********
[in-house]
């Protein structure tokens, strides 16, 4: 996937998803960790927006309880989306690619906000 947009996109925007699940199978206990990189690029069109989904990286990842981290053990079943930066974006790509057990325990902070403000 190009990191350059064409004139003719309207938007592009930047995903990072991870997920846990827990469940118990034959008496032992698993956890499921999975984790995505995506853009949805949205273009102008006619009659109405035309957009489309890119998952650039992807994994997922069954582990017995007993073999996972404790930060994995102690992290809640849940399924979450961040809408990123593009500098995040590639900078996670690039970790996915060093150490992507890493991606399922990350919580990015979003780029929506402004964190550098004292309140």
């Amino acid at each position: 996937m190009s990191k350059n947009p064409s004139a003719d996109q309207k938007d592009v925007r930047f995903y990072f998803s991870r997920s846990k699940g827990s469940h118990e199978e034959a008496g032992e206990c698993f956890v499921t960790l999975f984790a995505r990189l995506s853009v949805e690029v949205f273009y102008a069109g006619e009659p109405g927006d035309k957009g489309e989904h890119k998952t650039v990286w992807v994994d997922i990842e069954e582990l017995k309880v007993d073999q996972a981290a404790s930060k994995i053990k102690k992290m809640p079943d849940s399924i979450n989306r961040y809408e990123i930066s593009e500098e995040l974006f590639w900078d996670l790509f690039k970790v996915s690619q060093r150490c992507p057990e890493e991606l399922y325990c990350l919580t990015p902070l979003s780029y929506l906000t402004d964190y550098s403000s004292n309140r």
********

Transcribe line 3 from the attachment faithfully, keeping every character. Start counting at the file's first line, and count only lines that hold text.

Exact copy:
């Amino acid at each position: 996937m190009s990191k350059n947009p064409s004139a003719d996109q309207k938007d592009v925007r930047f995903y990072f998803s991870r997920s846990k699940g827990s469940h118990e199978e034959a008496g032992e206990c698993f956890v499921t960790l999975f984790a995505r990189l995506s853009v949805e690029v949205f273009y102008a069109g006619e009659p109405g927006d035309k957009g489309e989904h890119k998952t650039v990286w992807v994994d997922i990842e069954e582990l017995k309880v007993d073999q996972a981290a404790s930060k994995i053990k102690k992290m809640p079943d849940s399924i979450n989306r961040y809408e990123i930066s593009e500098e995040l974006f590639w900078d996670l790509f690039k970790v996915s690619q060093r150490c992507p057990e890493e991606l399922y325990c990350l919580t990015p902070l979003s780029y929506l906000t402004d964190y550098s403000s004292n309140r």